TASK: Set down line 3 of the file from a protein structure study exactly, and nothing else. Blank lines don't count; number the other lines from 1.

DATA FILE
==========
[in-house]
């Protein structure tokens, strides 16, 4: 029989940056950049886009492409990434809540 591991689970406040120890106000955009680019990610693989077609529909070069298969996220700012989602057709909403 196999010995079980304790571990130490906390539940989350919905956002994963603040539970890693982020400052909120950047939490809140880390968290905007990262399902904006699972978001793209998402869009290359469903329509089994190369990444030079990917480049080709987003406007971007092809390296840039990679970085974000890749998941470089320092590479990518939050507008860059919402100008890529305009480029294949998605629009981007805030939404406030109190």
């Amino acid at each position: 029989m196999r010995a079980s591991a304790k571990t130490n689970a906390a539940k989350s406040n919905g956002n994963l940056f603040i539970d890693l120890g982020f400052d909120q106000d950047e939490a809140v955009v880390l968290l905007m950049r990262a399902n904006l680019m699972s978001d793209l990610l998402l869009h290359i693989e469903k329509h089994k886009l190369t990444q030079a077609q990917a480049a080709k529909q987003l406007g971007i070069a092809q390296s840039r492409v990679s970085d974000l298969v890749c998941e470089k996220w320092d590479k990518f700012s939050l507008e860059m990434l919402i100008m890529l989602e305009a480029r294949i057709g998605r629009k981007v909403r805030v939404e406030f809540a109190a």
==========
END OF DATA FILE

């Amino acid at each position: 029989m196999r010995a079980s591991a304790k571990t130490n689970a906390a539940k989350s406040n919905g956002n994963l940056f603040i539970d890693l120890g982020f400052d909120q106000d950047e939490a809140v955009v880390l968290l905007m950049r990262a399902n904006l680019m699972s978001d793209l990610l998402l869009h290359i693989e469903k329509h089994k886009l190369t990444q030079a077609q990917a480049a080709k529909q987003l406007g971007i070069a092809q390296s840039r492409v990679s970085d974000l298969v890749c998941e470089k996220w320092d590479k990518f700012s939050l507008e860059m990434l919402i100008m890529l989602e305009a480029r294949i057709g998605r629009k981007v909403r805030v939404e406030f809540a109190a």